The technology inside the Souscription Tourbillon is new. Mr. Roth used round ébauches (base movements) that he adapted and meticulously decorated. But the new DR001 movement is made from scratch and follows the shape of the case.

“Today we have computers; we have CNC [Computer Numerical Control] machines. So, we are capable of the best accuracy, precision and finishing,” Mr. Navas said. To make the watch more precise, he said, they use a smaller and faster balance wheel than what Mr. Roth used.

“We try to be in the middle of accuracy and tradition,” Mr. Barbasini said. “Of course, it must be the most accurate, but it must also be nice to look at.”

Another technical component is the click — the spring-loaded, polished steel crossbar that makes a noise when you wind a watch. It is essential: Without it, the mainspring would explosively release all its energy at once. “When you wind the watch, you must hear it,” Mr. Navas said, adding that they use a click similar to that found in old pocket watches.

“When you have to wind the watch every two days, you have a connection between man and machine, and this click sound is part of the emotion and experience that we can give to the client,” he said.

Sound matters, but so does what you cannot see, Mr. Barbasini said: “We also decorate the invisible parts. Why? It is also important because it is not only about what you see. The quality must be 100 percent, so, it is in the spirit to finish all the parts. If you don’t, you cheat. And Michel and I don’t cheat.”

In its new life, Daniel Roth is presented as an independent brand. But can it be independent if it is part of LVMH, the world’s largest luxury group?

“Our approach is the same as Daniel Roth’s,” Mr. Navas said. “We work the same way we did when we were independent. Yes, we have the chance to have the group behind us, but I think it is good to not be too comfortable.”

Taina Tukiainen, a professor of innovation, sustainability and corporate entrepreneurship at Vaasa University in Finland, is an international expert on what is sometimes also referred to as intrapreneurship — when entrepreneurial behavior is encouraged within a company or a conglomerate.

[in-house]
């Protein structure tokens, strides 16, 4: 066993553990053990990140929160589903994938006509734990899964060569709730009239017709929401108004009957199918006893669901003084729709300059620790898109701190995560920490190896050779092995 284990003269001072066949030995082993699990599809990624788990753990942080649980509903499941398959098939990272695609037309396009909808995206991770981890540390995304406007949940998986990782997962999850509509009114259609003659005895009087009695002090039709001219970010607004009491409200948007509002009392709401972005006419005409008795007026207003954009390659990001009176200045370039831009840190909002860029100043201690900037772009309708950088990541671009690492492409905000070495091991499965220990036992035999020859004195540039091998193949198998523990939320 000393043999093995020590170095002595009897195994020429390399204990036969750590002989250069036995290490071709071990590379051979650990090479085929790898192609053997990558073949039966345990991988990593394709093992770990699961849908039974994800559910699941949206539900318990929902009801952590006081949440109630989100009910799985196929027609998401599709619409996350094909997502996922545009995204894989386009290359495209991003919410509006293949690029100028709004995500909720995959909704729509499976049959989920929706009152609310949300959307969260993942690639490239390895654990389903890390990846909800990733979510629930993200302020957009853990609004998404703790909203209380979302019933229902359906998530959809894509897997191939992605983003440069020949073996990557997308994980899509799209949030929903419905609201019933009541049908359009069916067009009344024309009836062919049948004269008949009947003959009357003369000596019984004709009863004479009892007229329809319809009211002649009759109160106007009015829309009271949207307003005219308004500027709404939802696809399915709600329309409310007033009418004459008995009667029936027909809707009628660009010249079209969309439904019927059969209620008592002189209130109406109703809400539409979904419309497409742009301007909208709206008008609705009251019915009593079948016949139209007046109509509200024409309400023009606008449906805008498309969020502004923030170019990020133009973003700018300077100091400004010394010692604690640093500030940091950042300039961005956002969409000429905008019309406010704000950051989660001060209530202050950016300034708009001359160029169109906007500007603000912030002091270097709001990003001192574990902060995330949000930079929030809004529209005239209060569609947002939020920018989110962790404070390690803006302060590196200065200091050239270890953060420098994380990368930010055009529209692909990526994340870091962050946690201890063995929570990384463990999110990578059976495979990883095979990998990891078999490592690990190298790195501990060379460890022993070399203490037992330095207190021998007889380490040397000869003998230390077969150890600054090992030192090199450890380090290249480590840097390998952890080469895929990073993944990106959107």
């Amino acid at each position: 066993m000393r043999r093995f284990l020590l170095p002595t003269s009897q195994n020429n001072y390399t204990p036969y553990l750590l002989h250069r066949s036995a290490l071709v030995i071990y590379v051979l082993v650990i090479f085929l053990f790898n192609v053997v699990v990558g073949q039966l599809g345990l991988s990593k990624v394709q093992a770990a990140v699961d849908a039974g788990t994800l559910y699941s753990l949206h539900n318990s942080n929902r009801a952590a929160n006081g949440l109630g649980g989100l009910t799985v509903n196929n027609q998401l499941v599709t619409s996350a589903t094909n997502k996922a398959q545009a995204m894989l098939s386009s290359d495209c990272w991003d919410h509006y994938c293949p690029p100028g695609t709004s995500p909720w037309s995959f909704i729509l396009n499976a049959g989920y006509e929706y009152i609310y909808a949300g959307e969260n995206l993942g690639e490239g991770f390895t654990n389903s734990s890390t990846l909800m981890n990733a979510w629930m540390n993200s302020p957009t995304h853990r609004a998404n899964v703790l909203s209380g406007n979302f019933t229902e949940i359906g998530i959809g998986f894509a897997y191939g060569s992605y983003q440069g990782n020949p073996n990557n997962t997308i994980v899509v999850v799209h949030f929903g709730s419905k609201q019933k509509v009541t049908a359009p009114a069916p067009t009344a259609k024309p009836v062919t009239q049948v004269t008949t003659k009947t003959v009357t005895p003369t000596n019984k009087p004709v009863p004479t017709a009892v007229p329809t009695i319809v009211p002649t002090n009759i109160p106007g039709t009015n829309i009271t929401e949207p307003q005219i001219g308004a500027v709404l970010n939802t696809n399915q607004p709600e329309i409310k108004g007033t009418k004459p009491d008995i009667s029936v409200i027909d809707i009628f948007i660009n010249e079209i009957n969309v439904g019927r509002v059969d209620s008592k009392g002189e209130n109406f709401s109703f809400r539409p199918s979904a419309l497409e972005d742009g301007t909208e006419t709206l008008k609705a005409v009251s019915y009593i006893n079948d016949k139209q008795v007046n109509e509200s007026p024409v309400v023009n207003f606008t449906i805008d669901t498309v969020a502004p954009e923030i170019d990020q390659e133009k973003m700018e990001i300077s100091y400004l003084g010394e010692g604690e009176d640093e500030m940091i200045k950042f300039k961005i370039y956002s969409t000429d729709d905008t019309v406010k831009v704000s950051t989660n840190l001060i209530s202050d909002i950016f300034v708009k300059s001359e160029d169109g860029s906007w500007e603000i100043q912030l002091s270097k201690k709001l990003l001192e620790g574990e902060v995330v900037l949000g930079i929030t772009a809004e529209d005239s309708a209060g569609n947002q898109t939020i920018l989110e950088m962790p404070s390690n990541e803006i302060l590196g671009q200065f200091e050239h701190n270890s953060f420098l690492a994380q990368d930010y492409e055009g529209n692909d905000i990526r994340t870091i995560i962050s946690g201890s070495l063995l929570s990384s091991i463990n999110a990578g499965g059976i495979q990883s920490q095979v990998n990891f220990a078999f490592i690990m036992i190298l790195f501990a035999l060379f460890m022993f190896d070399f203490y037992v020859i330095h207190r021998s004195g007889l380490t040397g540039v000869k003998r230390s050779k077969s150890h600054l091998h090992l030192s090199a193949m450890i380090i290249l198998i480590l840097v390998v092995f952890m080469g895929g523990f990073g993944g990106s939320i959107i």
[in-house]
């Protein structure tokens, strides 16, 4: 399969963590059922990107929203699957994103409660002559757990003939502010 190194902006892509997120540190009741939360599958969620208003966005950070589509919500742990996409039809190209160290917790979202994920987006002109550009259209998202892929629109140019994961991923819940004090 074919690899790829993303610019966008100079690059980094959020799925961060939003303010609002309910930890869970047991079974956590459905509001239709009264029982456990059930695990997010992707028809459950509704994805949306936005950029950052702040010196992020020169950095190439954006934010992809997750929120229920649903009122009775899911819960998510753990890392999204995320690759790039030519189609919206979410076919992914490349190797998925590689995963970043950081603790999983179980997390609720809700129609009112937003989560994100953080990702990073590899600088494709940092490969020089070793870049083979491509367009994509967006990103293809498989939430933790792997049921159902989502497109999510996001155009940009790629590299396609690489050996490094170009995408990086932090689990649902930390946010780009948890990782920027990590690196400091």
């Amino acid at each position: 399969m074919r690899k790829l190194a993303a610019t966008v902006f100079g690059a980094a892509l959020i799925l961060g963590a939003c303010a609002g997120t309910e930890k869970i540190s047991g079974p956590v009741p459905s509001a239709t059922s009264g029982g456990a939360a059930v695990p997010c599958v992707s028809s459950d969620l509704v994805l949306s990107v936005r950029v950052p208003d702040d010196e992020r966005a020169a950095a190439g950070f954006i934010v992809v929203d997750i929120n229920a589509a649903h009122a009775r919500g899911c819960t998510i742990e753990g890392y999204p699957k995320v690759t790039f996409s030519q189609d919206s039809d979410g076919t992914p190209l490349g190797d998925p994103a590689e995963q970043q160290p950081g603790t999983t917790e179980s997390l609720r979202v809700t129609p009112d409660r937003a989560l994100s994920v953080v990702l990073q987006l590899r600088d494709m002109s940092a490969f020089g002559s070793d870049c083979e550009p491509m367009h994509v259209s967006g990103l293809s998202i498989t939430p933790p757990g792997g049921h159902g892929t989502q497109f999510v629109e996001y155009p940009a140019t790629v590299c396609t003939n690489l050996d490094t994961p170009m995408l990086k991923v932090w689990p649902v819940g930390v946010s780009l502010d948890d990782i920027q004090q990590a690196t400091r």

“LVMH’s corporate strategy builds on a global portfolio of creative, talented, different brands that strengthens the capabilities of the company,” she wrote in an email. “Even though, according to the LVMH company structure and strategy, Daniel Roth is not a fully independent company, I believe the brand is truly independent for the target customers.”

But what of Mr. Roth?

He is still making watches under the label Jean Daniel Nicolas (a mash-up of his name, his wife’s and his son’s) in a small atelier in Vallée de Joux. On a recent phone call, he said he was “very happy, very proud and at peace” about LVMH reviving his original brand. “It was a great sadness for me to see this brand that bore my name left inactive and lifeless. To be noticed by this prestigious name is a great honor,” he added in a later email.

Mr. Roth has been to the factory several times to see the progress, and Mr. Navas and Mr. Barbasini have visited his workshop. “My role is only honorary,” Mr. Roth said, “and Navas and Barbasini are great watchmakers. I am very flattered to participate with them, and I consider them as true friends.”

Mr. Roth also expressed relief. “I was very anxious that the Daniel Roth brand would fall into the wrong hands and drag my name through the mud as it did. Now I feel like it’s heaven after hell. It’s a resurrection.”